Lakshadweep Islands (T ble 1). The coastline comprises of headlands, promontories, rocky shores, sandy spits, barrier bea ches, open beaches, embayment, estuaries, inlets, bays, marshy land and offshore islands . Accor ing to the naval hydrographic charts, the I dian mainland consists nearly 43% sandy beaches, 11% rocky coast with cliffs and 46% mud flats and marshy coast. Os cillation of the shoreline along the Indian coast is se sonal. Some of the beaches regain their original profiles by March/April. Fifty per cent of the beaches that do not regain their original shape over an annual cycle

u dergo net erosion. Shoreline eros ion in the northern regions of Chennai, E nore, Visakhapatnam and Paradip ports has resulted due to co n- struction of breakwaters of the respe tive port. At present, about 23% of shoreline along the Indian mainland is a fected by erosion (Table 1). Along Gu jarat coast, shoreline erosion is observed at Ghoga, Bhagwa, Dumas, Kaniar, Kolak and U bergaon, and sediment deposition leading to the formation of sand spits at the estuarine mouths of the Tapti, Narmada, Dh dar, Mahe, Sabarmati, Kim, Purna and Ambika. E rosion has been observed at Versoa, Mumbai; near

Kelva fishing port, north of Mumbai and at Rajapuri, Vashi and Malvan along the Maharashtra coast. Along Goa coast, erosion is noticed at Anjuna, Talpona and Betalbatim. Erosion along the beaches near river mouths has been commonly n ticed along Karnataka coast . Coastal erosion and su mergence of land have been r ported at Ankola, Bhatkal, Malpe, Mulur, Mangalore, Honnavar, Maravante and G karn in Karnataka. About 60 km of beach (19% of the t tal length of s horeline) is affected by erosion. The problem is rel a- tively more severe in Da shina Kannada and Udupi coasts, where about 28% of the

total stretch is critical. In Uttara Kannada region, about 8% of the coast is subjected Table 1. Types of coastline in different maritime states Sandy beach Rocky coast Muddy flats Marshy coast Total length* Length of coast State (%) (%) (%) (%) (km) fected by erosion** (km) Gujarat 28 21 29 22 1214.7 36.4 Maharashtra 17 37 46 652.6 263.0 Goa 21 35 151.0 10.5 Karnataka 75 11 14 280.0 249.6 Kerala 80 15 569.7 480.0 Tamil Nadu 57 38 906.9 36.2 Andhra Pradesh 38 52 973.7 9.2 Orissa 57 33 10 476.4 107.6 West Bengal 51 49 157.5 49.0 Daman and Diu 9.5 Pondicherry 30.6 6.4 Total mainland 43 11 36 10

5422.6 1247.9 Lakshadweep 132.0 132.0 Andaman and Nicobar 1962.0 Total 7516.6 1379.9 *According to the Naval Hydrographic O fice. **Information co lected from respective states.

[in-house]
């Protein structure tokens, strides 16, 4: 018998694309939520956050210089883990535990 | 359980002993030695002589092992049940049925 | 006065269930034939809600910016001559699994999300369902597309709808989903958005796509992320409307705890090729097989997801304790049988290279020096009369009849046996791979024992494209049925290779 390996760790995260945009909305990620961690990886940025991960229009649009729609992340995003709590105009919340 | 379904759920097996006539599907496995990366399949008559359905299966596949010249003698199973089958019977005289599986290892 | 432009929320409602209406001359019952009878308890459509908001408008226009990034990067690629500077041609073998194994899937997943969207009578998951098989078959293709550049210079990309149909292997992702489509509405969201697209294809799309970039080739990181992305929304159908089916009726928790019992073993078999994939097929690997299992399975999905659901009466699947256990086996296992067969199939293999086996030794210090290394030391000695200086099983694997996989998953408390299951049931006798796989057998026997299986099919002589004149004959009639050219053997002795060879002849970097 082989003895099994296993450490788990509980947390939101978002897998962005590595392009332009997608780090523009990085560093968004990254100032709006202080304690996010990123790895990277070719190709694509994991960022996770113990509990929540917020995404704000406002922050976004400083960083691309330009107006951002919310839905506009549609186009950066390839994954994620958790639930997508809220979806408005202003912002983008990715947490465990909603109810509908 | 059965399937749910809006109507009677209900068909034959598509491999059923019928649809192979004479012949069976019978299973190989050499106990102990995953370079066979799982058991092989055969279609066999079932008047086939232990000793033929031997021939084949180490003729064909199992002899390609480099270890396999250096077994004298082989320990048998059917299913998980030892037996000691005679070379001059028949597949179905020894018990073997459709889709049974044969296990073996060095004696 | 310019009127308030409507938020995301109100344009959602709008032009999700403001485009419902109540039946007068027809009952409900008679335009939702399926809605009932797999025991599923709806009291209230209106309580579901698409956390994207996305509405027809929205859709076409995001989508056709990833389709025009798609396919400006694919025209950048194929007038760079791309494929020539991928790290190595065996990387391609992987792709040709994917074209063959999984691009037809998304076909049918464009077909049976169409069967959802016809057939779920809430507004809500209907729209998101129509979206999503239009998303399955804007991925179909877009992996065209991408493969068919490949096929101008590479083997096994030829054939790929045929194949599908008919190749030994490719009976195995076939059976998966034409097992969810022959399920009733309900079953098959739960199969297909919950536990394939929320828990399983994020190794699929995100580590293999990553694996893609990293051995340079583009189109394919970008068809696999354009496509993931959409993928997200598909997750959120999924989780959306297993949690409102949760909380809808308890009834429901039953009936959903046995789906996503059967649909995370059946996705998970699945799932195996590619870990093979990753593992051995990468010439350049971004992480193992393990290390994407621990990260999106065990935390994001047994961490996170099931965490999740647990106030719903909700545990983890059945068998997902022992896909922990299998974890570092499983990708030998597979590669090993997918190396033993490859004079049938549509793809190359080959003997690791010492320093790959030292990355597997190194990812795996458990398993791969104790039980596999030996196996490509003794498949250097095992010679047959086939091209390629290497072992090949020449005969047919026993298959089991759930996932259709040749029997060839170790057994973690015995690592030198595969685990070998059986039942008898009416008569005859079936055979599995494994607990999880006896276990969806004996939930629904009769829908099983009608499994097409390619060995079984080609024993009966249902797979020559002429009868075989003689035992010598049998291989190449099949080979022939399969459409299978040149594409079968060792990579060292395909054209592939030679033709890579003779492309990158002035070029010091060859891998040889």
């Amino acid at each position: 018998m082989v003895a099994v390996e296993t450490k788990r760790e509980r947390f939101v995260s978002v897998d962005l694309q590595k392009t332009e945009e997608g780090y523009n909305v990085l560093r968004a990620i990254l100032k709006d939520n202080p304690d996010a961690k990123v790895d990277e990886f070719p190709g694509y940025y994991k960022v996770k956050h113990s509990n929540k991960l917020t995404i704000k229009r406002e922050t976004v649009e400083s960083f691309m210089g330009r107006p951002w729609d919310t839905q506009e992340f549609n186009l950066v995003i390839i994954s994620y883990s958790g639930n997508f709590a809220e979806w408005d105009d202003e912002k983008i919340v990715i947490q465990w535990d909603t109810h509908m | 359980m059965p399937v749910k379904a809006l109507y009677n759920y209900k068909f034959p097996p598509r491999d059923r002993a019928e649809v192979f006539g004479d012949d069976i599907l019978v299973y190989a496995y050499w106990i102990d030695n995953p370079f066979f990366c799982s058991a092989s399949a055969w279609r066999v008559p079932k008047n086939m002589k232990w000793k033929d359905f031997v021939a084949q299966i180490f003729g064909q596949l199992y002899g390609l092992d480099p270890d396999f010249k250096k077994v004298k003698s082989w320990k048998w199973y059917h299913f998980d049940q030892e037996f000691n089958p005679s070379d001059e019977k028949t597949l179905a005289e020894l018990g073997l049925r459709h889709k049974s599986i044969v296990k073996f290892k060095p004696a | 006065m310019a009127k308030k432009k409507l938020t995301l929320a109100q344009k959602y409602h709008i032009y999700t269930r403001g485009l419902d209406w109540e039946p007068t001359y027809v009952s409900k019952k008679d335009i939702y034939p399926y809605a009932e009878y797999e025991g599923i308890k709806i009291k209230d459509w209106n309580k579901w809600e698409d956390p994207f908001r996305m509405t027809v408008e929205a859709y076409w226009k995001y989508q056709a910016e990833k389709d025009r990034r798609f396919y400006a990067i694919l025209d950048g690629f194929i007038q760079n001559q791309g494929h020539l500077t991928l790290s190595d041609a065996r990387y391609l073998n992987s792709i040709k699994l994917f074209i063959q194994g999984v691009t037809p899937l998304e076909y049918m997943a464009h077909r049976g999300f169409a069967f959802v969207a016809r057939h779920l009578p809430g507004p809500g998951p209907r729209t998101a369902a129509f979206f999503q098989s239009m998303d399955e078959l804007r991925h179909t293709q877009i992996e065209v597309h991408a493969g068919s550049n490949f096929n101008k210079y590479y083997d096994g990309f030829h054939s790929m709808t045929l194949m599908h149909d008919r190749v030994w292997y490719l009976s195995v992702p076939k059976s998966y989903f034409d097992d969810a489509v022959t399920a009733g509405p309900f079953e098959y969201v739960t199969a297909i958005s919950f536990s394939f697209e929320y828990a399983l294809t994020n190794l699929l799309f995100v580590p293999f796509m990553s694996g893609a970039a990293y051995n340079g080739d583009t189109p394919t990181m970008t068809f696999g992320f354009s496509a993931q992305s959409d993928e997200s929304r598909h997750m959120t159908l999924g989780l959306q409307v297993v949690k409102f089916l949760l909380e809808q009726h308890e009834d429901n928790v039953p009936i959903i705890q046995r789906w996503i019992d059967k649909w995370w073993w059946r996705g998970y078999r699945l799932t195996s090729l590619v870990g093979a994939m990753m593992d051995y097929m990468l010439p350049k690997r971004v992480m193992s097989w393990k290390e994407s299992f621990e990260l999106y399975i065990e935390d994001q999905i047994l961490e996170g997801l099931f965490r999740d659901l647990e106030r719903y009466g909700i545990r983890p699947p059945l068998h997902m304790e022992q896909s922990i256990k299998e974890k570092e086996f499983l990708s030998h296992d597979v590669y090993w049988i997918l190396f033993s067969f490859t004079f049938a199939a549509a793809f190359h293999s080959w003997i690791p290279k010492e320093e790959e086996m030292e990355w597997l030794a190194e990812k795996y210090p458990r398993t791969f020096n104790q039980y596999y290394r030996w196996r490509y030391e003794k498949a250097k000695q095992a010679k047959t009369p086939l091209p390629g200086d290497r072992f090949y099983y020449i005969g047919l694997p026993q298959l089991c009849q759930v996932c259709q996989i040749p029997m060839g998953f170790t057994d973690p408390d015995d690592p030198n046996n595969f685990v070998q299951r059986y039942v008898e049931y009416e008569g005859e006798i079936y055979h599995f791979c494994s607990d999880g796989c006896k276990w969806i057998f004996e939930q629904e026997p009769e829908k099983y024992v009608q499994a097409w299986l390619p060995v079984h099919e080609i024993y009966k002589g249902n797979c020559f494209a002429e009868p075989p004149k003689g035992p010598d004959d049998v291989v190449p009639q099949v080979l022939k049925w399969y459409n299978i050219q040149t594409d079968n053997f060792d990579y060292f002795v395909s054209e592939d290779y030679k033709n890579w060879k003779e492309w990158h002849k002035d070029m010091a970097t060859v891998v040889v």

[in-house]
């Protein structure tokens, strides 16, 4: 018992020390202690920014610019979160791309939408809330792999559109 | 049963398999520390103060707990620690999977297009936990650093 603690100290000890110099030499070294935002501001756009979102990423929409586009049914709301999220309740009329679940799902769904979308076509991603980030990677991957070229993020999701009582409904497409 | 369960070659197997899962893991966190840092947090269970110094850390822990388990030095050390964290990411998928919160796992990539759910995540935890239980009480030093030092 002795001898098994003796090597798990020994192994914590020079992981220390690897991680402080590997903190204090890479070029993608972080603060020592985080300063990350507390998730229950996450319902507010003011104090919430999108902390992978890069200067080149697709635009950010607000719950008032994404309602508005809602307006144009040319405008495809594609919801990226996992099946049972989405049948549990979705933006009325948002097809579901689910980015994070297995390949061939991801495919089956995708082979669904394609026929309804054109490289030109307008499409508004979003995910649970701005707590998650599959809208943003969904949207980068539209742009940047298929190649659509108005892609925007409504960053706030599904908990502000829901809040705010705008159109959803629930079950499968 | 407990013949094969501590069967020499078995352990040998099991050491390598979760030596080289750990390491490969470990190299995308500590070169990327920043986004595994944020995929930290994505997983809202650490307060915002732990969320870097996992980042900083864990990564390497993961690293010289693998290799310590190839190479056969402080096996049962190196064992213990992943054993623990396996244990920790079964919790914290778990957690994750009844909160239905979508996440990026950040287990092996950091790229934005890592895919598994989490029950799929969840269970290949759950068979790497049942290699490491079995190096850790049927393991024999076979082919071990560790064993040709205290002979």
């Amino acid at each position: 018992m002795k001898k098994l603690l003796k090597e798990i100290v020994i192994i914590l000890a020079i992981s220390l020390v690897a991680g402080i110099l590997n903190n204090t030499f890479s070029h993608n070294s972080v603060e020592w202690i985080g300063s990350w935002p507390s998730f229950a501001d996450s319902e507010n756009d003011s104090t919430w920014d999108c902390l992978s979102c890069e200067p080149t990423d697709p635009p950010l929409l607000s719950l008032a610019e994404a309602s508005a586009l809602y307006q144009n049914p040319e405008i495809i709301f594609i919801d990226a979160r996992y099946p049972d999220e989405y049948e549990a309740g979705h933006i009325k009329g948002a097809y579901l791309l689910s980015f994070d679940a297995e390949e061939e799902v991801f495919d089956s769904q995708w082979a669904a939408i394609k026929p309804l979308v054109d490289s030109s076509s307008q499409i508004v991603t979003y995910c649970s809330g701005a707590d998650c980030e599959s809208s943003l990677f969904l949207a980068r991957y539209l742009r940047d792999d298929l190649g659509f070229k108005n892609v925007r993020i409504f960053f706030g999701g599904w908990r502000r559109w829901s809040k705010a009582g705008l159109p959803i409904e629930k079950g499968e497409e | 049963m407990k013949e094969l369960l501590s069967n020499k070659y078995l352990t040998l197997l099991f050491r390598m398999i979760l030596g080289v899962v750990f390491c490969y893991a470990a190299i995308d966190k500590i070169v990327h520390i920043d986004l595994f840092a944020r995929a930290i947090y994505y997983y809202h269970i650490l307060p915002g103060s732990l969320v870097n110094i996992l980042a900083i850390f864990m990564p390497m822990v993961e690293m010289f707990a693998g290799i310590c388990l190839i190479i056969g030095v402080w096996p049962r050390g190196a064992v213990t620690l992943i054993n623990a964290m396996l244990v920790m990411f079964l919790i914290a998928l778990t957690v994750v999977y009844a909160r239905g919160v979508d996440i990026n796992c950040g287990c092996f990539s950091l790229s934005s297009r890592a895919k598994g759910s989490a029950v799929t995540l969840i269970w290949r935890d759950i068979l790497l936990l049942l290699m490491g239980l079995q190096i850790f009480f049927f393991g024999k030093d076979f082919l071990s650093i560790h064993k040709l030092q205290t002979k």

Page 3
RESEARCH COMMUNICATIONS CURRENT SCIENCE, VOL. 91, NO. 4, 25 AUGUST 2006 532 Figure 1. Location of wa ve measurement. Table 2. Basic wind speed at 10 m height for some loc tions 13 Location Basic wind speed (m/s) Bhuj 50 Bahruch 47 Vadodara 44 Mumbai 44 Panaji 39 Mangalore 39 Kozhikode 39 Lakshadweep 39 Thiruvananthapuram 39 Pondicherry 50 Chennai 50 Po rt Blair 44 Vijaywada 50 Visakhapatnam 50

Bhubaneshwar 50 Kolkata 50 to s vere erosion . In many river mouths, the sand pit erodes causing shift in river course or inlet m gration. In Kerala, about 360 km long coastline is exposed to er sion Along Tamil Nadu coast, the erosion rate observed at Poompuhar, Tarangampadi, Nag pattinam, Mandapam, Manapadu, Ovari, Kanyakumari, Pallam, Manavalak u- richi and Kolachel is about 0.15, 0.65, 1.8, 0.11, 0.25, 1.1, 0.86, 1.74, 0.60 and 1.2 m/yr respe tively The m aximum rate of erosion along Tamil Nadu coast is about 6.6 m/yr near Royapuram, between Che nai and Ennore port 10 . The accretion rate

at Cuddalore, Point Ca limere, Amm a- pattinam, Kilakarai, Rameswaram, Tiruche du r, Manakudi and Muttam is o served to be abou t 2.98, 3.4, 0.72, 0.29, 0.06, 0.33, 0.57 and 0.17 m/yr respe tively. Usha and Subramanian 11 reported that the coast near Ovari is e x- posed to severe erosion in June, whereas alte nate erosion and accretion trend has been noticed in Ka yakumari. It was also stated that the accr tion had taken place in Palk Bay, viz. Ammapattinam, Mandapam and Rameswaram. Andhra Pradesh coast has frequently been affected by c y- clones and inundated by storm surges. Er sion is